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20160409 Invention of Science

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MAIN IDEA:

The main idea of this book is to trace process of invention of science that in author’s opinion occurred between 1574 and 1704 as consequence of geographical discoveries and their impact on astronomy. These events completely changed western understanding of the world, universe, and live, providing intellectual foundation for industrial revolution and eventually for development of contemporary world.

DETAILS:

INTRODUCTION

Author defines science as building sophisticated theories based on a substantial body of evidence that could make reliable predictions. He relates the beginning of this way of thinking to Tycho Brahe’s discovery of Nova in 1574. Consequently it was firmly established with Newton’s “Optics” published in 1704. This book analyzes various ways of thinking before 1574, and then deals with core period from 1574 to 1704 when scientific approach was developed and, finally, looks at it impact afterworld.

  1. Modern Minds

This chapter is about different ways of thinking and qualitative difference between modern scientific approach and other approaches. Author uses an interesting way of looking at the set of believes and approaches that well educated European would have back in 1600. This exercise demonstrates a fascinating difference from contemporary thinking with most striking characteristic being an attitude to what could or could not be considered the truth. Basically Brahe discovery of the new thinking comes down to ability to believe own eyes more than ideas transferred via education, something that uneducated common people take for granted and call common sense, while highly educated people to this day tend to discard as way too primitive approach to the world.

  1. The Idea of the Scientific Revolution

Here author reviews the genesis of idea of scientific revolution that was surprisingly new and was really developed only as recently as 1940s as the brainchild of Alexander Koyre and Herbert Butterfield, later adapted by Thomas Kuhn, and eventually extended to the notion of science development as sequential change in paradigms. It also contains an interesting lexicographic analysis of used terms and notions starting with the word “science” itself.

 

PART ONE The Heavens and the Earth

This part reviews 3 intellectual revolutions that change our perception of the world:

  • Columbus discovery of America that implanted the very notion of discovery into minds of people
  • Copernican revolution that created notion of globe and stars as bodies
  • Tycho Brahe’s revolution that used Nova and telescope to destroy previously dominant idea of crystalline sphere surrounding Earth.
  1. Inventing Discovery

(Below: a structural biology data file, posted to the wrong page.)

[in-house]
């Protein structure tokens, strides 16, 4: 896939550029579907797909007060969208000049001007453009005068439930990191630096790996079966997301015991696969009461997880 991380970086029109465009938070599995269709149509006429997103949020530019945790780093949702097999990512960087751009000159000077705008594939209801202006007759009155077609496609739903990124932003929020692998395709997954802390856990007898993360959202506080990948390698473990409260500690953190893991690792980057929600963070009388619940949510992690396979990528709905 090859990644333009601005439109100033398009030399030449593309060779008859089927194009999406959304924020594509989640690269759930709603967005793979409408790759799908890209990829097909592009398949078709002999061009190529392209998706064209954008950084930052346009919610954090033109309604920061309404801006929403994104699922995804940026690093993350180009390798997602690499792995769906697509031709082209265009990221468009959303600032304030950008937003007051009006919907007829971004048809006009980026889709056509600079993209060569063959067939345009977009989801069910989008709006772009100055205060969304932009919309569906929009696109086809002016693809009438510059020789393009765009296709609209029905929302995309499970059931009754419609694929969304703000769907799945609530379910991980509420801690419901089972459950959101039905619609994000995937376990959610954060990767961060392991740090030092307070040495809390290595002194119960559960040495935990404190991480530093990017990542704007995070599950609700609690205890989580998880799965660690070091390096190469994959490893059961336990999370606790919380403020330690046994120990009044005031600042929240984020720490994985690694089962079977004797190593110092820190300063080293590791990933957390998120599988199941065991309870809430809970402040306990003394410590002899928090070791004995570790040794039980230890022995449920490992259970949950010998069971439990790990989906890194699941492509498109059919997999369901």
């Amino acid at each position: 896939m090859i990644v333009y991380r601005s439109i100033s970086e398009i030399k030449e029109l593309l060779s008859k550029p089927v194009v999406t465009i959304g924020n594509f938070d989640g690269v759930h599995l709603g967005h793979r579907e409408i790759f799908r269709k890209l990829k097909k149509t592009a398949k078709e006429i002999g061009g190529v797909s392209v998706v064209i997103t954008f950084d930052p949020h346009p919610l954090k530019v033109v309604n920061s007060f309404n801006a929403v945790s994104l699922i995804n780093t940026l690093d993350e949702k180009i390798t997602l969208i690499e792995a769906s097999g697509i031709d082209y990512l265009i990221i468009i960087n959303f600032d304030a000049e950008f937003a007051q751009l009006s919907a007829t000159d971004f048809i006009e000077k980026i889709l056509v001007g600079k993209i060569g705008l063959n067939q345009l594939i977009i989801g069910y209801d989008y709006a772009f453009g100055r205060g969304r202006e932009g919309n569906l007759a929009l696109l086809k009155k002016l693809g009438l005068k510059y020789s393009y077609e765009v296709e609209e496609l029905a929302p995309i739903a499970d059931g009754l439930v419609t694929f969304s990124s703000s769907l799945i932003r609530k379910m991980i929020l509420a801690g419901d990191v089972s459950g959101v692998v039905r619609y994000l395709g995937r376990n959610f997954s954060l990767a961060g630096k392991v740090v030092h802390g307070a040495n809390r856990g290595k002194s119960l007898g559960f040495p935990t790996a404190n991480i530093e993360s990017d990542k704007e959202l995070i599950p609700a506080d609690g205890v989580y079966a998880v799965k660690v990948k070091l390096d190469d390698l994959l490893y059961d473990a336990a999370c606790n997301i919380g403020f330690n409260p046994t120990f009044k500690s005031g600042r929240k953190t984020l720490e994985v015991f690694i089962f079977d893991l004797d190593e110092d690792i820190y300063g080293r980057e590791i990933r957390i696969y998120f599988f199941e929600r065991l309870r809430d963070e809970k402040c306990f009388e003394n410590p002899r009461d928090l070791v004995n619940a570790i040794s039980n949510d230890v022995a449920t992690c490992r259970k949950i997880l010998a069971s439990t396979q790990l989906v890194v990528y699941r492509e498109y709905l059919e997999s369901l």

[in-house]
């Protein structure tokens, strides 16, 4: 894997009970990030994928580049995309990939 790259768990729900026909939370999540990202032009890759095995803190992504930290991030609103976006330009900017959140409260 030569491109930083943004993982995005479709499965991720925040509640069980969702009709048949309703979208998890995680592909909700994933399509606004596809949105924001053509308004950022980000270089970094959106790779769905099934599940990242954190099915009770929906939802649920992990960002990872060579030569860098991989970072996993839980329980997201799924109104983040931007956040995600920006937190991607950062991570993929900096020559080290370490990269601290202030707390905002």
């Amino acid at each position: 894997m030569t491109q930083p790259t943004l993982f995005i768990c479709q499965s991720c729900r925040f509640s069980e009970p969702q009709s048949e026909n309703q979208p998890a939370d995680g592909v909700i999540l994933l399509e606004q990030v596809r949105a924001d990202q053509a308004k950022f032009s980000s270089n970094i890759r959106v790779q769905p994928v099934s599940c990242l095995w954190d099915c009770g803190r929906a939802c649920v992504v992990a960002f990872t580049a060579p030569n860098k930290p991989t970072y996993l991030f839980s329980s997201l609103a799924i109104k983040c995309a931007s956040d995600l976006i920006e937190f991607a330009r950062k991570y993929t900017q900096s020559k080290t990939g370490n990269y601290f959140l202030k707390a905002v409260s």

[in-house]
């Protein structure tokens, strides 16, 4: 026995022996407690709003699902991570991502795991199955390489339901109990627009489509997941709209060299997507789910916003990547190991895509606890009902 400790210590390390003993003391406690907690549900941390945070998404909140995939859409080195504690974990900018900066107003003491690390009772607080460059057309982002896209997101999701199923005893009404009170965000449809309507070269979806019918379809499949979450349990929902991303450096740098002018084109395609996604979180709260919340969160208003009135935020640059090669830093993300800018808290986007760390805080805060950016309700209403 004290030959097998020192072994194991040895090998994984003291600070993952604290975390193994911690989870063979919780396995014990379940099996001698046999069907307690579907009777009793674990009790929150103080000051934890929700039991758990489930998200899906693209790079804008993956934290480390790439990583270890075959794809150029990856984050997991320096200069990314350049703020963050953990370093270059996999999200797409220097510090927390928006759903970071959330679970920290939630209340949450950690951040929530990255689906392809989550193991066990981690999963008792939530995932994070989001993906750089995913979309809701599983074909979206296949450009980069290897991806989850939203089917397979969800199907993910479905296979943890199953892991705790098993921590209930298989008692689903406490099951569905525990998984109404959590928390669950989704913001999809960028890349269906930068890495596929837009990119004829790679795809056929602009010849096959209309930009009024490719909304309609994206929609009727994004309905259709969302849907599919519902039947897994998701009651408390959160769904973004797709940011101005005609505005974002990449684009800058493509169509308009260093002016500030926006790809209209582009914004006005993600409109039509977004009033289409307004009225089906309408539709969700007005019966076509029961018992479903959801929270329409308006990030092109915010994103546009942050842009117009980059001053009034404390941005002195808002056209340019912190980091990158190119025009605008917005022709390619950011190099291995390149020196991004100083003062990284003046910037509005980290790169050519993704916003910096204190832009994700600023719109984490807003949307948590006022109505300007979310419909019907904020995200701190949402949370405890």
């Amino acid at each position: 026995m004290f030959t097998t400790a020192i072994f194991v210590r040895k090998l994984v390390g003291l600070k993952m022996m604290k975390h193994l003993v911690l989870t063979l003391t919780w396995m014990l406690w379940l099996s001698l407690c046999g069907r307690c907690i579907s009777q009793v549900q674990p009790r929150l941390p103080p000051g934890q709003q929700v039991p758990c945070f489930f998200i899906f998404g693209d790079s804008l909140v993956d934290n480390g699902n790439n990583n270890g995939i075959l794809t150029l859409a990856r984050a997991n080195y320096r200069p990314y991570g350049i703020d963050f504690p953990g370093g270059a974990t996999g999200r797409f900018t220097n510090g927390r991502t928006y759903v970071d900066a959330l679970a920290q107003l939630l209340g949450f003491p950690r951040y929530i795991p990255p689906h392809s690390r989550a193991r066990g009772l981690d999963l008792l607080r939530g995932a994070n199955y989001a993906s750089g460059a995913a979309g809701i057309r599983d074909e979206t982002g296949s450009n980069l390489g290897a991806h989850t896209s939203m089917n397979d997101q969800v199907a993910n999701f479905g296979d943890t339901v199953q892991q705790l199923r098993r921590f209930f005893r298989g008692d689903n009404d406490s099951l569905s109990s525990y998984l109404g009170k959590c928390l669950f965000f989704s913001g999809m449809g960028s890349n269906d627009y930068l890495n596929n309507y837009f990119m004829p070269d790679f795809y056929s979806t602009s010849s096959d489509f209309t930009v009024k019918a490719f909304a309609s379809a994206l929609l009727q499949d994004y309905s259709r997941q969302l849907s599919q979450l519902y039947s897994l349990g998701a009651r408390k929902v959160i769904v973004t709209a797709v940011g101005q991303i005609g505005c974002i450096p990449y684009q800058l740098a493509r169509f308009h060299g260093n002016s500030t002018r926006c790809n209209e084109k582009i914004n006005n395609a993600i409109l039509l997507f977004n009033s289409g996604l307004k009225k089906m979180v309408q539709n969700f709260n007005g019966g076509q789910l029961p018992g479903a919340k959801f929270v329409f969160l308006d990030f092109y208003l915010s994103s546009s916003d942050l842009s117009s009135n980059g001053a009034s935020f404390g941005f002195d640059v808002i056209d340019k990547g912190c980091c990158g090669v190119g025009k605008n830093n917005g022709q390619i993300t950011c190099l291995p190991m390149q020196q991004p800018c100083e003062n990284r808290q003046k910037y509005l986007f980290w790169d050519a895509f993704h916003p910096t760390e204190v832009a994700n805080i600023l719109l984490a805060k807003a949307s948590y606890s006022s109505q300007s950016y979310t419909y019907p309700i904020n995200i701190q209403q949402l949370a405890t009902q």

The main story here is that before Columbus the idea of discovery was impossible because somebody knew everything, if not now then in ancient time, so the world is unchangeable and there is no new knowledge to discover. Discovery of America proved quite convincingly that not everything is or was known, intellectually opening way for the new discoveries. Author also discusses Bacon’s philosophy of science that was developed as consequence of discovery of discovery.

  1. Planet Earth

This is a fascinated history of continuously changing and expanding notion of Earth until astronomers established its true form and nature.

 

PART TWO: Seeing is Believing

This part covers change in representation of knowledge from fifteenth to eighteenth century and development of knowledge acquisition tools such as telescope and microscope that facilitated this change.

  1. The Mathematization of the World

This chapter looks at impact of geometrical perspective developed by graphic artists on perception of space with following on practical application of mathematical and geometrical concepts in various areas of live from building construction and architecture to use of calculations in artillery ballistics.

  1. Gulliver’s Worlds

This chapter provides more detailed account of tools of knowledge that expanded human senses to rich distanced starts and planets with telescope and opened for observation miniature world of bacteria and details of materials with microscope.

 

PART THREE Making Knowledge

This if the key part of the book and it discusses the new special language that was developed to convey scientific ideas and notions and how it came about.

  1. Facts

The most important part of science is recognition and understanding of existence of a fact – the thing that did really occur or was actually the case. Here author again going to astronomy, specifically Kepler to demonstrate the early establishment of notion of fact as necessary tool for science. He also discusses disestablishment of “fact” using example of Giambattista Della Porta whose work “Natural Magic” was bestseller in between 1560 and 1660. Afterword author moves to the philosophical discussion, and consequently to modern understanding of a fact.

  1. Experiments

Author’s discussion of another key notional foundation of science – experiment uses Pascal’s work and philosophical application of this notion by Francis Bacon. As practical consequences of establishment of this new scientific notion author briefly reviews end of alchemy as a viable area of application of intellectual effort.